Biochemical Characterization of Wild-Type Hsp27 and Point Mutation S135F That Leads to Neurodegenerative Disease

Janelly Villalobos, University of Texas at El Paso


HSPB1, also classified as heat shock protein 27 (Hsp27), is a small chaperone that is active in cells during stressful conditions. The chaperone can stabilize target proteins in a non-aggregated folding state and might be involved in regulation of folding and assembly of neurofilaments. There are five mutations in the genome of Hsp27 that are involved in Charcot Marie Tooth Disease (CMT). This neurodegenerative disease is characterized by the first decades of life where it slowly progresses to weakness of muscles followed by sensory loss and skeletal deformities. CMT is the most common hereditary neuromuscular disease, with an estimated rate of 1 in 2500 people in the United States. It is still not clear what role the mutations play in the mechanism that leads to the disease. Some studies have shown that the mutations result in an abnormal binding affinity between the mutant and wild-type protein. ^ This project aims to study the function and structure of the wild-type Hsp27 compared to one of the mutations S135F. The gene for Hsp27 was cloned and transformed into BL21(DE3) bacterial cells for protein expression. It was then purified using anion exchange chromatography followed by size exclusion chromatography. The chaperone protein activity in the oligomerization state was assayed by using alpha-lactalbumin aggregated by a reducing agent, dithiothreitol (DTT) in-vitro. The secondary structure of Hsp27 WT and mutation S135F were evaluated through the following biophysical analyses: circular dichroism and dynamic light scattering. The structure of mutation S135F was evaluated under a transmission electron microscope.^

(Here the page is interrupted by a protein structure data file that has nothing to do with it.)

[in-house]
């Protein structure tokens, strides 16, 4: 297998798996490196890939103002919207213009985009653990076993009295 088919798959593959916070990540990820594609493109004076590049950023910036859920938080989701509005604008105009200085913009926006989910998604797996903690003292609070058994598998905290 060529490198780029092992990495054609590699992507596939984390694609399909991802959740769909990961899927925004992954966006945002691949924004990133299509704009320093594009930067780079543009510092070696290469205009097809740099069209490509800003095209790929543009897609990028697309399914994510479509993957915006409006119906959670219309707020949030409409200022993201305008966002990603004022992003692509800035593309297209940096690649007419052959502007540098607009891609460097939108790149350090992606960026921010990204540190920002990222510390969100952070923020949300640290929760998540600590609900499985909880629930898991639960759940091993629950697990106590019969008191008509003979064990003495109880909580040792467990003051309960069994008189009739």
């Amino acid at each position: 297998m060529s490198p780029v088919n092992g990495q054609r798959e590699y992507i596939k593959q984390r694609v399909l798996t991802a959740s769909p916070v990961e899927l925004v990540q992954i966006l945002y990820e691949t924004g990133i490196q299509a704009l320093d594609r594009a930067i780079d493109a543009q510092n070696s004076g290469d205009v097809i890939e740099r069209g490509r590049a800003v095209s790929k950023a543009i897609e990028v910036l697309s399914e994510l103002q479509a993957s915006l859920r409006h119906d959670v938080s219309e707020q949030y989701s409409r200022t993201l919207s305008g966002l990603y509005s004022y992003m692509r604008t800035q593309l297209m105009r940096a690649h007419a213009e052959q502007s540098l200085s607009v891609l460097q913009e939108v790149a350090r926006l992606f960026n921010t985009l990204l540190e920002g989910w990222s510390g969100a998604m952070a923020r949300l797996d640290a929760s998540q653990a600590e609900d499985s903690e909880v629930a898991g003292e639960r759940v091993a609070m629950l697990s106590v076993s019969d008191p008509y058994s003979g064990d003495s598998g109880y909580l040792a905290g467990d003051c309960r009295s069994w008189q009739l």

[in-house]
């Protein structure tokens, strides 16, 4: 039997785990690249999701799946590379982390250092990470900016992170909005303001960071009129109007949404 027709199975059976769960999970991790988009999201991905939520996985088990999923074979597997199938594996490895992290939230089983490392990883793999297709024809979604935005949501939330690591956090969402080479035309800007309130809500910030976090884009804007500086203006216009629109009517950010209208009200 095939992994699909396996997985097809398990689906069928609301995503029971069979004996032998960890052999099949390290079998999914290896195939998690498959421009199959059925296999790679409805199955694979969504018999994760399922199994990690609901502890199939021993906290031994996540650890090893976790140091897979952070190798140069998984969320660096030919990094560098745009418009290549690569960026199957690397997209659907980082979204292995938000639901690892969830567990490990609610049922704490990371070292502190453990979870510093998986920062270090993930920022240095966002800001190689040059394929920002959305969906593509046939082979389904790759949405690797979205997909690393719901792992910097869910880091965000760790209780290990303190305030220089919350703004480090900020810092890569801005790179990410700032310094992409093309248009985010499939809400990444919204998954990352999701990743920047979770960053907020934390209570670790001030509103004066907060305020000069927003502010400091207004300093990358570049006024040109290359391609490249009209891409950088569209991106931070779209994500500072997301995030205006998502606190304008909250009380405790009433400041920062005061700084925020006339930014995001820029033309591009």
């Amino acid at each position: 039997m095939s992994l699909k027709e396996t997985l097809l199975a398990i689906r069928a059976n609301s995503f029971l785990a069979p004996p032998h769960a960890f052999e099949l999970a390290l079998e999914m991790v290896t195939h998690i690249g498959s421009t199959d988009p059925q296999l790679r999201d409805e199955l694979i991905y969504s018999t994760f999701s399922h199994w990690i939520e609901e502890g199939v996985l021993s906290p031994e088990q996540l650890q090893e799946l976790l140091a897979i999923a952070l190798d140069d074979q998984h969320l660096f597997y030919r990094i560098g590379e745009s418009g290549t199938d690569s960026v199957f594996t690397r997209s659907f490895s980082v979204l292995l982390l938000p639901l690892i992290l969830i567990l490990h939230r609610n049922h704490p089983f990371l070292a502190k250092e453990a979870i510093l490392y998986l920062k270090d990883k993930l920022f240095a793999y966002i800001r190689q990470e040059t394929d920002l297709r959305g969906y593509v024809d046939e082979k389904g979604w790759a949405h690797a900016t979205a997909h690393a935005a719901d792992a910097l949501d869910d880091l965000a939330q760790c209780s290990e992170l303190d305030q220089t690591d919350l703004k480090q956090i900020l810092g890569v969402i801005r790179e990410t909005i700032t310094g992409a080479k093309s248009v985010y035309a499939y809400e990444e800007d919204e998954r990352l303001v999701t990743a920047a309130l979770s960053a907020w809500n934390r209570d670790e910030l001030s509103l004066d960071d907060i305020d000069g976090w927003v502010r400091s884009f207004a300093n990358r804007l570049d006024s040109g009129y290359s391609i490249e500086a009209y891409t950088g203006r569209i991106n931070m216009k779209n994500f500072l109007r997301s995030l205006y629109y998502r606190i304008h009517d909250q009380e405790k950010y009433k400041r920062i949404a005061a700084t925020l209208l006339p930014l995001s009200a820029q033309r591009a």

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Recommended Citation

Villalobos, Janelly, "Biochemical Characterization of Wild-Type Hsp27 and Point Mutation S135F That Leads to Neurodegenerative Disease" (2017). ETD Collection for University of Texas, El Paso. AAI10743227.